As the leading representative organisation for the UK’s building protection industry, the Property Care Association has advocated for better quality ventilation to tackle excess moisture in buildings – but it says too many installations are currently hitting ‘wide of the mark.’

To address the issue, the PCA has formed an industry working group to create the Certificated Specialist in Dwelling Ventilation (CSDV) qualification, and provide a comprehensive syllabus to give a holistic approach to the subject.

James Berry, Deputy CEO of the PCA, said: “Despite repeated efforts by various Governments, their advisors, and the wider construction industry generally, condensation, mould and poor indoor air quality continues to have a negative and sometimes devastating impact on the lives of millions of people in their homes.

“We know that effective ventilation plays a vital part in controlling damp in homes, but at the moment installations are often carried out by well-meaning contractors who simply do not have any understanding of ventilation, or the various regulatory and guidance documents.

“As a result, too many ventilation installations are hitting wide of the mark and the inevitable outcome is damp, mould and indoor air quality issues.

“This has to change and in our view this approach should no longer be considered acceptable.”

The CSDV course, which incorporates a combination of online and classroom-based training, has been developed to give building professionals the knowledge and understanding to assess the provision of ventilation in existing dwellings, as well as the ability to design systems for new builds.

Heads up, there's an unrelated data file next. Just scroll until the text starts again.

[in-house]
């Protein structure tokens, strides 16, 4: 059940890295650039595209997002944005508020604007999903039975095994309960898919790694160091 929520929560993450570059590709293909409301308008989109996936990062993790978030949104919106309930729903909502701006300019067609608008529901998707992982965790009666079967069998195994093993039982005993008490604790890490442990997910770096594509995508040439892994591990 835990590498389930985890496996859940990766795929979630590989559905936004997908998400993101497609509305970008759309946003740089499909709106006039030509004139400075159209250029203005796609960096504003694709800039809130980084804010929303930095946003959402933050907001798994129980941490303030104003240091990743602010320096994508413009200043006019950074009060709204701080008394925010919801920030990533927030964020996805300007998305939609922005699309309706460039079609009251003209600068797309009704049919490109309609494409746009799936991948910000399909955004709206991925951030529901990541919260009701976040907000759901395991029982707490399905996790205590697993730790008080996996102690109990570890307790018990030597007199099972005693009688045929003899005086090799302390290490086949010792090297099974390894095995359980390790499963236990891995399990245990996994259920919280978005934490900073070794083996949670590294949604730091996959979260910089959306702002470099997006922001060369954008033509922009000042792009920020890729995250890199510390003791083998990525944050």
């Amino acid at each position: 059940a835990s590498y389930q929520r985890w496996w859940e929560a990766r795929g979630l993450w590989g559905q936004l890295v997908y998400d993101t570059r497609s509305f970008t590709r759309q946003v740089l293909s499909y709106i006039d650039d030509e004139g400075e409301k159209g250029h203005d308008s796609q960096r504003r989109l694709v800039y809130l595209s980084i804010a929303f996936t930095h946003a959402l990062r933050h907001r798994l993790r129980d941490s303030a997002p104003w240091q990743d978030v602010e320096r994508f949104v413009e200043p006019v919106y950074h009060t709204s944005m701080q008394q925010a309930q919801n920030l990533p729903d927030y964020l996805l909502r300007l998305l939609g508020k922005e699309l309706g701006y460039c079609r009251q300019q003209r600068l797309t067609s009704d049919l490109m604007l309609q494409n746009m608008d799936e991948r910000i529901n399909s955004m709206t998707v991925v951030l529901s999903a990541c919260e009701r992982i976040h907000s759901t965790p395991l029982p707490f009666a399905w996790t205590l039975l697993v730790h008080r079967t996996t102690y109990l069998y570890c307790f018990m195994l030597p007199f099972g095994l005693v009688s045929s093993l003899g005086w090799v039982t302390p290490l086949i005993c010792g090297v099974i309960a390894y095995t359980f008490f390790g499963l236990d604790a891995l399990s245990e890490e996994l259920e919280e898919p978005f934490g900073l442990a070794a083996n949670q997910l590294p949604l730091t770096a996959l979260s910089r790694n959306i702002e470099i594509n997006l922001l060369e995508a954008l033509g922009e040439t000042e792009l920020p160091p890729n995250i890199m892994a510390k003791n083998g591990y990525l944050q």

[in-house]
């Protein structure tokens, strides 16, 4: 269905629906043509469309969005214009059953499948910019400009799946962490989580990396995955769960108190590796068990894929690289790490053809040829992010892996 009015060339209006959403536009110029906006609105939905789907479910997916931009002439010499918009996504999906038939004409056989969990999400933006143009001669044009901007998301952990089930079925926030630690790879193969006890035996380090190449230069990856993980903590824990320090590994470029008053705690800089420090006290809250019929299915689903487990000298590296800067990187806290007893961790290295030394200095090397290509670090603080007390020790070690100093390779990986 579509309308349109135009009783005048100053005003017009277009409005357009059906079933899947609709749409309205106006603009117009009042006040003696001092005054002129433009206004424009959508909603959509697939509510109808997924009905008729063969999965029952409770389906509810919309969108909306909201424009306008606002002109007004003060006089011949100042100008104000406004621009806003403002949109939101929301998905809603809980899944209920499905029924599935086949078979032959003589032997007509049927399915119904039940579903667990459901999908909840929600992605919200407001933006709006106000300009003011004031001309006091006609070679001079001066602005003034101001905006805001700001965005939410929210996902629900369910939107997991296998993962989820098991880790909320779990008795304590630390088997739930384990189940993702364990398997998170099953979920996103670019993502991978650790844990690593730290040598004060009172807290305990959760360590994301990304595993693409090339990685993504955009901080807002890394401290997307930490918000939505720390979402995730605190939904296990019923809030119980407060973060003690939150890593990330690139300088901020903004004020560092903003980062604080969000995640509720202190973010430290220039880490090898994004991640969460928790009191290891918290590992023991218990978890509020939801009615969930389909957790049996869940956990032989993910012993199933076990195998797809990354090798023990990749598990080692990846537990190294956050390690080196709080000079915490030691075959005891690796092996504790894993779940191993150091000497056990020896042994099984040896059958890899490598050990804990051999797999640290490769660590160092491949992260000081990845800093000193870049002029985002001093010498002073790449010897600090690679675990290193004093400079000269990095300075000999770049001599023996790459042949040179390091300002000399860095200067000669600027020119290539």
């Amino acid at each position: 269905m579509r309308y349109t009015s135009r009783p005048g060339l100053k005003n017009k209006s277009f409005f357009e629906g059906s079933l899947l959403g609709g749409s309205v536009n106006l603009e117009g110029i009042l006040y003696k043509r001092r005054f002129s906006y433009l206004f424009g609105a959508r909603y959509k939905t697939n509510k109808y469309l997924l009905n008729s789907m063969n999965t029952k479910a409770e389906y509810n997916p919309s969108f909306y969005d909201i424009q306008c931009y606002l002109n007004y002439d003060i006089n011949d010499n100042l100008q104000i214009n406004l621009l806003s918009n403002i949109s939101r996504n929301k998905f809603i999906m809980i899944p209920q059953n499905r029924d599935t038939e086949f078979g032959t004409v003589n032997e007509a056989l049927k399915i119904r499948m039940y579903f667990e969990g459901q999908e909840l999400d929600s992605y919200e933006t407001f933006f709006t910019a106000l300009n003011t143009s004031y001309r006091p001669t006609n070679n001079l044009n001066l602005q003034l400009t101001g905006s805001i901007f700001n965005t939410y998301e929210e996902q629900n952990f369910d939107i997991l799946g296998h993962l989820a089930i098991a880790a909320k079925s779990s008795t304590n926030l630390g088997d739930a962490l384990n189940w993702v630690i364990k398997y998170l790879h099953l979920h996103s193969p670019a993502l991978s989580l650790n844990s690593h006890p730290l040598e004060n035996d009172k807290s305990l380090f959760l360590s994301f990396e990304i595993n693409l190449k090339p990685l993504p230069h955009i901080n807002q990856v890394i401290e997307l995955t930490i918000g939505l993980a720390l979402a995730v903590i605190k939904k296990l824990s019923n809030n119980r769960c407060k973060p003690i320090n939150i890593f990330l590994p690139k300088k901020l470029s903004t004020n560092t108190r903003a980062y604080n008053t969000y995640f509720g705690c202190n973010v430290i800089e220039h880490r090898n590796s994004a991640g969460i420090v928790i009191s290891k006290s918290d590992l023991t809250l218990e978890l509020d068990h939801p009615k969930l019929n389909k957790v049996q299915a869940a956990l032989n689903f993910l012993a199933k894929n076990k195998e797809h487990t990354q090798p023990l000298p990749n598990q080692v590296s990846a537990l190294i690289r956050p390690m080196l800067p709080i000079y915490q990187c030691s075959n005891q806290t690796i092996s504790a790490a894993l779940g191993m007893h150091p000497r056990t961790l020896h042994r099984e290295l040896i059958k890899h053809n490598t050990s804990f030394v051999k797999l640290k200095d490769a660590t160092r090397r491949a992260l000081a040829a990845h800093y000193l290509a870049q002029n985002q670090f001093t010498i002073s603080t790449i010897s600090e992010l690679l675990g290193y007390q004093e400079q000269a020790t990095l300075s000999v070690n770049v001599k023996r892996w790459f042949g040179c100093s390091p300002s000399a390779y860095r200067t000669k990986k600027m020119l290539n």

It also looks ahead at the changes that will be introduced nationally as the UK moves towards more sustainable buildings, including the Government’s Future Homes Standard.

The course has already been shortlisted by the Chartered Association of Building Engineers’ Built Environment Awards, in the Health and Wellbeing category.

James Berry added: “More homes than ever are being affected by damp and mould and the need for suitably trained and qualified dwelling ventilation specialists is vital to address the issue.

“The situation is only going to become more significant as we gear up for the Government’s Future Homes Standard.

“The Standard, being introduced by 2025, will require new build homes to be future-proofed with low carbon heating and world-leading levels of energy efficiency.

“This will include the wider impacts of Building Regulations Part L for new homes, including changes to Part F (ventilation), its associated Approved Document guidance, airtightness and improving as-built performance of the constructed home.

“It’s crucial that careful consideration is given to ventilation, to ensure the drive towards improved energy efficiency doesn’t create unintended negative consequences in the form of condensation, mould and poor indoor air quality.

“Too frequently ventilation is forgotten or is an afterthought, and the CSDV training and qualification package has one objective, to help provide healthier homes and buildings.

“The specialist skills developed under the programme will be key to ensuring a successful outcome.”